picky eater toddler recipes

Research indicates that kids who get the “picky eater” label statistically often have parents who are “picky eaters” too. Now, this is not in all cases of course, but it is an indicator.

Isabella, my friend and therapy colleague, found in her own work with children with feeding difficulties that moms often don’t model healthy eating habits, but expect their kids to eat well. Jacki, when asking one of the moms she works with if she herself would eat a piece of steak she was trying to get her baby to eat, her response was “Heavens No!”

If you’re in fact a healthy eater, you undoubtedly have the advantage here. But if you are picky, or struggling with what to eat, then let’s talk Whole Family Feeding.

Feeding My Family

Whole Family Feeding uses foods that are already in the meal, and uses them to feed baby too.  This is a MEGA time saver and hack because you have so little time as a mom.  Who can really make special dishes for baby everyday, in addition to a family meal?

The main benefit of Whole Family Feeding is baby food of course, but the example that the family sets while eating instills, on a very basic level, what happy eating looks like. It’s a social thing.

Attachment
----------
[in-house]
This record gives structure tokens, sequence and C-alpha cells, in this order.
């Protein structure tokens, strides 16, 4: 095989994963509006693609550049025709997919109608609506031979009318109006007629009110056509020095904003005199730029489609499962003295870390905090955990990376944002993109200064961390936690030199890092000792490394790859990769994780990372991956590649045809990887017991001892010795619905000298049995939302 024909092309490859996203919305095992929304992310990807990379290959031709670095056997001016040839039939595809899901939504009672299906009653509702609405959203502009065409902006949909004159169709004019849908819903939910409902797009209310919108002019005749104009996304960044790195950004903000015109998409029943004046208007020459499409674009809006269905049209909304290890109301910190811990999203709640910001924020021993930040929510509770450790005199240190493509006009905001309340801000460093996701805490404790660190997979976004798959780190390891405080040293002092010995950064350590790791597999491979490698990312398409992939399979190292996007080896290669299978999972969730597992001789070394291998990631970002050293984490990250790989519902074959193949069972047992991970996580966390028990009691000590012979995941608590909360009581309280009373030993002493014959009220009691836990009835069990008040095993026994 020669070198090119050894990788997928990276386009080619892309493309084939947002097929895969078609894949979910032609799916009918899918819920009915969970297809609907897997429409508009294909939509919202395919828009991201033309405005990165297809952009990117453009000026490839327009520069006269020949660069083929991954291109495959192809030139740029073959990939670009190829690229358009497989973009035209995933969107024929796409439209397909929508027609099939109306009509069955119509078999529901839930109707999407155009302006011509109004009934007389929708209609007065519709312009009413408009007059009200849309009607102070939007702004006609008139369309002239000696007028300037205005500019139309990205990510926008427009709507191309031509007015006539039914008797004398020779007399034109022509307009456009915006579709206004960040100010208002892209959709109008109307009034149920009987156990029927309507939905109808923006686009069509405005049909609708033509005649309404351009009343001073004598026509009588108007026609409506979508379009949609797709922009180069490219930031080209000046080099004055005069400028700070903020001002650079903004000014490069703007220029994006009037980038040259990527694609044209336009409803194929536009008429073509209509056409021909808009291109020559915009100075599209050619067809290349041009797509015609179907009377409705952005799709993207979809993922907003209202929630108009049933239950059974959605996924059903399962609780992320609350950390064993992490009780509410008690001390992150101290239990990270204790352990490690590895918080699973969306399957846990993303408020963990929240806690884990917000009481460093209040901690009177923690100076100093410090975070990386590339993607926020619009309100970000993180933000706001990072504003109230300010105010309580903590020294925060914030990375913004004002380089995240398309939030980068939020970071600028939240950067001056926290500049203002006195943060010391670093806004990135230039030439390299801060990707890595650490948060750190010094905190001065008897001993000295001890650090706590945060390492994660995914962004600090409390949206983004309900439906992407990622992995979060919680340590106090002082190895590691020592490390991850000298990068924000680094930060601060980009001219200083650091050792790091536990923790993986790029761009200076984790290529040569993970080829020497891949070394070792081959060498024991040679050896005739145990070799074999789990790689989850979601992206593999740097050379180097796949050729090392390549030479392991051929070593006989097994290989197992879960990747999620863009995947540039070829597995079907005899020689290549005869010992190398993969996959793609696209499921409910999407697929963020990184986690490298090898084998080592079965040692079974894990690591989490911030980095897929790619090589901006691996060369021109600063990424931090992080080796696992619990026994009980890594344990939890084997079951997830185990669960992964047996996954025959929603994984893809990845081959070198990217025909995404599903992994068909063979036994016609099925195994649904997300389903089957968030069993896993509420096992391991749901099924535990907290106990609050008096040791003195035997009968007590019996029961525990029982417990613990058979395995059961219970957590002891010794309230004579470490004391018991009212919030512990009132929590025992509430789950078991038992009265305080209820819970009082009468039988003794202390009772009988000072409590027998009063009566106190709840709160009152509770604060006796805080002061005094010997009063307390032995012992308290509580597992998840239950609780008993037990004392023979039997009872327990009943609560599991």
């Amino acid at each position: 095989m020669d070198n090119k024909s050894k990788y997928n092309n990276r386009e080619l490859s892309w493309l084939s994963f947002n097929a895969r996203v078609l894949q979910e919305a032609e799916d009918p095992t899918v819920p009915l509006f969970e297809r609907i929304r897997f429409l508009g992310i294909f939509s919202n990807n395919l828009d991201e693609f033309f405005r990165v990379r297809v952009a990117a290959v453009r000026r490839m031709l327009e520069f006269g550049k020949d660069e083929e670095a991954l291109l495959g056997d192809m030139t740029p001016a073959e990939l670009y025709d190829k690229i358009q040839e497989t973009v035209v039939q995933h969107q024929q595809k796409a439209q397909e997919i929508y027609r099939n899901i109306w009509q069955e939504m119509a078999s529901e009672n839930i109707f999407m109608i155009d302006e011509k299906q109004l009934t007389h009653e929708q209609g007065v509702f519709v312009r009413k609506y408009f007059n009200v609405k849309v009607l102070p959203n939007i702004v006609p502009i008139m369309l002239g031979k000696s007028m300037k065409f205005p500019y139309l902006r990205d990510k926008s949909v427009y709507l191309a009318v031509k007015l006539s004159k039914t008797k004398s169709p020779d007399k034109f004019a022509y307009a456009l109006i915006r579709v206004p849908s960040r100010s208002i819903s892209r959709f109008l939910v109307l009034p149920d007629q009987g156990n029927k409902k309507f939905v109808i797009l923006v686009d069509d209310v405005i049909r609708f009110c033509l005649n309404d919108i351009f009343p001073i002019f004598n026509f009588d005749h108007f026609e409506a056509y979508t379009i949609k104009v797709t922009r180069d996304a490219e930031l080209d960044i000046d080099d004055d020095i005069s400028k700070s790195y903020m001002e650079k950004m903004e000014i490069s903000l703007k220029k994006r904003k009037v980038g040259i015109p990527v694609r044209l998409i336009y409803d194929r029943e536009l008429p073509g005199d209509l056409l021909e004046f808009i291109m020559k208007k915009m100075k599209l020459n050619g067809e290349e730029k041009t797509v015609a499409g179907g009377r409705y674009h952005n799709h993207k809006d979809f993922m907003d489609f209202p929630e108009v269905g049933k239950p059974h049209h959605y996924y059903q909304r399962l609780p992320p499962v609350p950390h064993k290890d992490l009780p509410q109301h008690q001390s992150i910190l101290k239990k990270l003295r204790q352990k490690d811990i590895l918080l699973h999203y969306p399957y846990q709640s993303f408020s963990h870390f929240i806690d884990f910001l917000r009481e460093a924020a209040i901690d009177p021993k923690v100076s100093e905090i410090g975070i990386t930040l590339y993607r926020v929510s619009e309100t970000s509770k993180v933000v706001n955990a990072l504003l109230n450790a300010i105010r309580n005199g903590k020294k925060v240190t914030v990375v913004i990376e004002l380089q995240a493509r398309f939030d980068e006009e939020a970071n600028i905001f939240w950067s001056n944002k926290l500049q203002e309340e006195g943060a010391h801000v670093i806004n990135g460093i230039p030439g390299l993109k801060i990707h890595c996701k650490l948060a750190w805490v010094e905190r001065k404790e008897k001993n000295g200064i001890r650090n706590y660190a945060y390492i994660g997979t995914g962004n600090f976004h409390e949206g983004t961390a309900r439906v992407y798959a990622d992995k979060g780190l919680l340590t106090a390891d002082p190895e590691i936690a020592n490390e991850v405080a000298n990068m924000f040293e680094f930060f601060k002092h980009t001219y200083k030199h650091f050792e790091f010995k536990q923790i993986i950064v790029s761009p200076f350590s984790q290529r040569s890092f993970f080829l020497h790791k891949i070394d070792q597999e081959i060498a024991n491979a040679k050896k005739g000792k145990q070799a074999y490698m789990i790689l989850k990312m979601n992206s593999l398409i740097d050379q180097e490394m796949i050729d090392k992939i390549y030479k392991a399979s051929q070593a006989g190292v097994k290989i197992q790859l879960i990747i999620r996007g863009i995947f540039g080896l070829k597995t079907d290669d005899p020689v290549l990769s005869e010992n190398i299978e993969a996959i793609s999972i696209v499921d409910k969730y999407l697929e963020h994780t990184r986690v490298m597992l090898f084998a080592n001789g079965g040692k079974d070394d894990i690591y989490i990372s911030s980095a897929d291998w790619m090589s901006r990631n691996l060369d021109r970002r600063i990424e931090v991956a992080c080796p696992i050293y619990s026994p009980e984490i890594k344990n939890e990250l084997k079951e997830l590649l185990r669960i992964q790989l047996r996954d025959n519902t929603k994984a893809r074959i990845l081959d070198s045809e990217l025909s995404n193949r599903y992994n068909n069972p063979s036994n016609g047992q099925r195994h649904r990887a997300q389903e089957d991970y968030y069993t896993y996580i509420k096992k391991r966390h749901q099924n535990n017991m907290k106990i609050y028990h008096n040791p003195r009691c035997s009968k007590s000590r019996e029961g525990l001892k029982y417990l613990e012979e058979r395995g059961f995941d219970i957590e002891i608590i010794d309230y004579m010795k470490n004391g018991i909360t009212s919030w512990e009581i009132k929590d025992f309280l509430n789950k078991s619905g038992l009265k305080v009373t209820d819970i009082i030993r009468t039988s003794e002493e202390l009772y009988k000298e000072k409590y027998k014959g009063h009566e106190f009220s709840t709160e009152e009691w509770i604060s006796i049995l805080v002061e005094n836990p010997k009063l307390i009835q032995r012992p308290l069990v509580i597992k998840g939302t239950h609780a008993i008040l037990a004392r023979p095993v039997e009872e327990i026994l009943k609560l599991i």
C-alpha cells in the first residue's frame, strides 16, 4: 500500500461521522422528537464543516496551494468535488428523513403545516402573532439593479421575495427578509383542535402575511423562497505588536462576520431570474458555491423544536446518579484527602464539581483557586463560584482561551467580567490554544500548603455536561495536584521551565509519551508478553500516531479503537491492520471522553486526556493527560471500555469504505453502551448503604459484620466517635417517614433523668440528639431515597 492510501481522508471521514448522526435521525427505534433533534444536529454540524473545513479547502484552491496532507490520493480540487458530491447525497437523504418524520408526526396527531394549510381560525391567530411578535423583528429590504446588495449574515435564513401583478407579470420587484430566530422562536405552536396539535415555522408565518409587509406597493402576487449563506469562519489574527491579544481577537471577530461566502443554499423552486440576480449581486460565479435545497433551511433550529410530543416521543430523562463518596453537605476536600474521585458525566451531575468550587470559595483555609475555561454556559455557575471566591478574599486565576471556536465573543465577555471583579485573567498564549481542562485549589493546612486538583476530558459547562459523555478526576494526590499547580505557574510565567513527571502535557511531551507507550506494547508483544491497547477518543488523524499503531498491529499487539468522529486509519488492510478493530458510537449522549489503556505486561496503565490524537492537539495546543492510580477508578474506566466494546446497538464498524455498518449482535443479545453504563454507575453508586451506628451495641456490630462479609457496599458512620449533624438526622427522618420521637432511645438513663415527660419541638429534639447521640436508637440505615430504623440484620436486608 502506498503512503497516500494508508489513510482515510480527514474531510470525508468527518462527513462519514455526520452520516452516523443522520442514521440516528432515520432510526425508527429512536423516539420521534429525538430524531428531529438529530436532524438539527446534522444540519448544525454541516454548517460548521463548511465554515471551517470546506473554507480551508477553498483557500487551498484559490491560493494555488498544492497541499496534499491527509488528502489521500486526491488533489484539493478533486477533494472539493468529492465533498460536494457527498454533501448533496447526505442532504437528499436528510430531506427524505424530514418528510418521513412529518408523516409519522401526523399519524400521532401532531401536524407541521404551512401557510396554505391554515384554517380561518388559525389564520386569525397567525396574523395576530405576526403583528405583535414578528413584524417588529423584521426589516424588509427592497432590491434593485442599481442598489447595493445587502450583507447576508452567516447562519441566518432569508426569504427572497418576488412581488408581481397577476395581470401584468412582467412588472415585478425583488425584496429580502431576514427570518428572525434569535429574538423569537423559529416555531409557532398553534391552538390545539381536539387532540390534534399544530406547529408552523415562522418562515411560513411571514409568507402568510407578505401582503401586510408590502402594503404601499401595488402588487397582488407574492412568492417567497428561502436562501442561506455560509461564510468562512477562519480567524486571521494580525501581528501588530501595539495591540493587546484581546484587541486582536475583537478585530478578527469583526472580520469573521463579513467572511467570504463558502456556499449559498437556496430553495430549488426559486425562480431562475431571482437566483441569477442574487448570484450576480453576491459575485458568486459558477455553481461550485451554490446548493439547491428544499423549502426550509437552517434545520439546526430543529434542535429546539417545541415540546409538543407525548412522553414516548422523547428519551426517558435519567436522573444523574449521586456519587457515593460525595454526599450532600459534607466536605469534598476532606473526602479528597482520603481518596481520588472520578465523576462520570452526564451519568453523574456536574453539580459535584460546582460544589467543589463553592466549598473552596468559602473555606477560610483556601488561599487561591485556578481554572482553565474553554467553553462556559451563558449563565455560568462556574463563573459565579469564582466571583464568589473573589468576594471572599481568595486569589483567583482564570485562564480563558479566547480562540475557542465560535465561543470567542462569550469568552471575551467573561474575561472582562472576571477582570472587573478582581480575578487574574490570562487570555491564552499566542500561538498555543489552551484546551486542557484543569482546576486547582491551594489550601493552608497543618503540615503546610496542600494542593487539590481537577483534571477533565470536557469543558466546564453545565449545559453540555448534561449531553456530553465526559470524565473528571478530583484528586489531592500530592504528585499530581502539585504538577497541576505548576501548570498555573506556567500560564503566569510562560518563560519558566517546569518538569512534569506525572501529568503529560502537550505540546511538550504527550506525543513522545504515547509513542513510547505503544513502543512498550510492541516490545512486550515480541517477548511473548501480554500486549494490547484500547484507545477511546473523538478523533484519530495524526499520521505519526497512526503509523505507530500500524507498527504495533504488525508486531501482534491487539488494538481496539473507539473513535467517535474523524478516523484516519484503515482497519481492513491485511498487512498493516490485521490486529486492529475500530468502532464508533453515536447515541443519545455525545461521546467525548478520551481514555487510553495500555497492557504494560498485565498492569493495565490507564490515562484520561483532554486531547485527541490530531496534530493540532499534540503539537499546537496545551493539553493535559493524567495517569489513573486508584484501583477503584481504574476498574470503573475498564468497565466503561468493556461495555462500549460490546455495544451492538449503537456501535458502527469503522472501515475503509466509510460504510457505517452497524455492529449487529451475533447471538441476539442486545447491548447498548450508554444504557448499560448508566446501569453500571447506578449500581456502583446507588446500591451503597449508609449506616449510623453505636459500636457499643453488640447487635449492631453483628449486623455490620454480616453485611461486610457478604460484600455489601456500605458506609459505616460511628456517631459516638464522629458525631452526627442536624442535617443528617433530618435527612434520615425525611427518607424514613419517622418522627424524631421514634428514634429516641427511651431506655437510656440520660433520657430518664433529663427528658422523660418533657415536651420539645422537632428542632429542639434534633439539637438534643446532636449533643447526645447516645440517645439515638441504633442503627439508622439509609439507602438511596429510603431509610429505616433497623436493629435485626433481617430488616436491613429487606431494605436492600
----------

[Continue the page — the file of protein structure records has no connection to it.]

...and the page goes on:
So, what if you are having a hard time gobbling down carrots, corn and chicken? The first and most obvious solution is to try to make small changes that work for you. If it is more serious than that, work with a professional that you trust to make gains in happy healthy eating for yourself.

A second solution, which is not quite as obvious, is to make a family food plan. Talk with your spouse and come up with a meal plan that adds new and nutrient-rich food to your weekly meals. Adding new foods slowly, over time, will change things for your family. Do your best personally, work with your family, and place importance on Whole Family Eating. Every family member can make a difference in setting a good example.